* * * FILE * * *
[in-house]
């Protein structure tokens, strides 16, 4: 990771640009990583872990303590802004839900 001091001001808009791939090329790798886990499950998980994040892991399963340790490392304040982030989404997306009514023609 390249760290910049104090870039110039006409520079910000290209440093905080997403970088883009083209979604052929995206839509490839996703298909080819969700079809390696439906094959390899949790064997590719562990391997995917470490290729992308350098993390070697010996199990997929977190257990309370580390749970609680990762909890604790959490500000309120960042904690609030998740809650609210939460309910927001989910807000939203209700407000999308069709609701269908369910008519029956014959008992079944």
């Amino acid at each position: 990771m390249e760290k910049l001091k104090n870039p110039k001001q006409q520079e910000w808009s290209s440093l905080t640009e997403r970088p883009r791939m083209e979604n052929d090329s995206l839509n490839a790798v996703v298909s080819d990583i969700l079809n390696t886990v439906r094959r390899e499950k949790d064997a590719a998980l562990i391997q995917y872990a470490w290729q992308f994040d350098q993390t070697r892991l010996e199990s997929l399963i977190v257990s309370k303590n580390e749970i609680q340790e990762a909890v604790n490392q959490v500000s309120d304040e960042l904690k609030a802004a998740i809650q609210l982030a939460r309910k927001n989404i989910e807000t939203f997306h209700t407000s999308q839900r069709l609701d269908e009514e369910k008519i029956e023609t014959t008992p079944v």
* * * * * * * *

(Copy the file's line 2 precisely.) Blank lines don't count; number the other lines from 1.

């Protein structure tokens, strides 16, 4: 990771640009990583872990303590802004839900 001091001001808009791939090329790798886990499950998980994040892991399963340790490392304040982030989404997306009514023609 390249760290910049104090870039110039006409520079910000290209440093905080997403970088883009083209979604052929995206839509490839996703298909080819969700079809390696439906094959390899949790064997590719562990391997995917470490290729992308350098993390070697010996199990997929977190257990309370580390749970609680990762909890604790959490500000309120960042904690609030998740809650609210939460309910927001989910807000939203209700407000999308069709609701269908369910008519029956014959008992079944």